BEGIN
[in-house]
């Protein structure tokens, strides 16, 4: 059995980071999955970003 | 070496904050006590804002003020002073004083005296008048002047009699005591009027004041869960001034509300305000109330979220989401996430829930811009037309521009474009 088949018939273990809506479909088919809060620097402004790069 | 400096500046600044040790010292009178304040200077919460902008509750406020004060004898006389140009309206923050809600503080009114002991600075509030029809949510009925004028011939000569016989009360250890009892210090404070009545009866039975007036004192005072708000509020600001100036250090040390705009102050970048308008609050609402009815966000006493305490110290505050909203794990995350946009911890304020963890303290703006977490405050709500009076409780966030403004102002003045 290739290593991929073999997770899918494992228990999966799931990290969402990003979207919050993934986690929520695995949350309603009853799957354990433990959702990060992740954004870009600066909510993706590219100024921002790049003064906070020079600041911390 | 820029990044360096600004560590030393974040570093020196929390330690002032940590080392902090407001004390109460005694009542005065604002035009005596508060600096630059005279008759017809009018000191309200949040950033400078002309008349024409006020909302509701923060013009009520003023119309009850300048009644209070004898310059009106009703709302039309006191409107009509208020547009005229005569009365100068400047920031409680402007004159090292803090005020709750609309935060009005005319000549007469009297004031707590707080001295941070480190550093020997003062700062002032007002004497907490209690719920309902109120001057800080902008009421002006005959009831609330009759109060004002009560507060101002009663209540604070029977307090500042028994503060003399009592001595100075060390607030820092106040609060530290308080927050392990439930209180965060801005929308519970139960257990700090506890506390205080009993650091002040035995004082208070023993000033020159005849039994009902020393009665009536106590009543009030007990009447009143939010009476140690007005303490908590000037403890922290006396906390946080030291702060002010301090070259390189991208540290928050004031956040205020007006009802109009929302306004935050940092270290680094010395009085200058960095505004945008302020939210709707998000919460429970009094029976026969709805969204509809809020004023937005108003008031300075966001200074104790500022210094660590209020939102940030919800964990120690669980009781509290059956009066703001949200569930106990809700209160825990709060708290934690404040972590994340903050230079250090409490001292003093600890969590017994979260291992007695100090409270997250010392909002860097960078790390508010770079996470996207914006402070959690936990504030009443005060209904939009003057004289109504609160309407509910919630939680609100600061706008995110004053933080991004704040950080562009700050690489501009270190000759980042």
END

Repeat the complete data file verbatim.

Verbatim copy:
[in-house]
């Protein structure tokens, strides 16, 4: 059995980071999955970003 | 070496904050006590804002003020002073004083005296008048002047009699005591009027004041869960001034509300305000109330979220989401996430829930811009037309521009474009 088949018939273990809506479909088919809060620097402004790069 | 400096500046600044040790010292009178304040200077919460902008509750406020004060004898006389140009309206923050809600503080009114002991600075509030029809949510009925004028011939000569016989009360250890009892210090404070009545009866039975007036004192005072708000509020600001100036250090040390705009102050970048308008609050609402009815966000006493305490110290505050909203794990995350946009911890304020963890303290703006977490405050709500009076409780966030403004102002003045 290739290593991929073999997770899918494992228990999966799931990290969402990003979207919050993934986690929520695995949350309603009853799957354990433990959702990060992740954004870009600066909510993706590219100024921002790049003064906070020079600041911390 | 820029990044360096600004560590030393974040570093020196929390330690002032940590080392902090407001004390109460005694009542005065604002035009005596508060600096630059005279008759017809009018000191309200949040950033400078002309008349024409006020909302509701923060013009009520003023119309009850300048009644209070004898310059009106009703709302039309006191409107009509208020547009005229005569009365100068400047920031409680402007004159090292803090005020709750609309935060009005005319000549007469009297004031707590707080001295941070480190550093020997003062700062002032007002004497907490209690719920309902109120001057800080902008009421002006005959009831609330009759109060004002009560507060101002009663209540604070029977307090500042028994503060003399009592001595100075060390607030820092106040609060530290308080927050392990439930209180965060801005929308519970139960257990700090506890506390205080009993650091002040035995004082208070023993000033020159005849039994009902020393009665009536106590009543009030007990009447009143939010009476140690007005303490908590000037403890922290006396906390946080030291702060002010301090070259390189991208540290928050004031956040205020007006009802109009929302306004935050940092270290680094010395009085200058960095505004945008302020939210709707998000919460429970009094029976026969709805969204509809809020004023937005108003008031300075966001200074104790500022210094660590209020939102940030919800964990120690669980009781509290059956009066703001949200569930106990809700209160825990709060708290934690404040972590994340903050230079250090409490001292003093600890969590017994979260291992007695100090409270997250010392909002860097960078790390508010770079996470996207914006402070959690936990504030009443005060209904939009003057004289109504609160309407509910919630939680609100600061706008995110004053933080991004704040950080562009700050690489501009270190000759980042």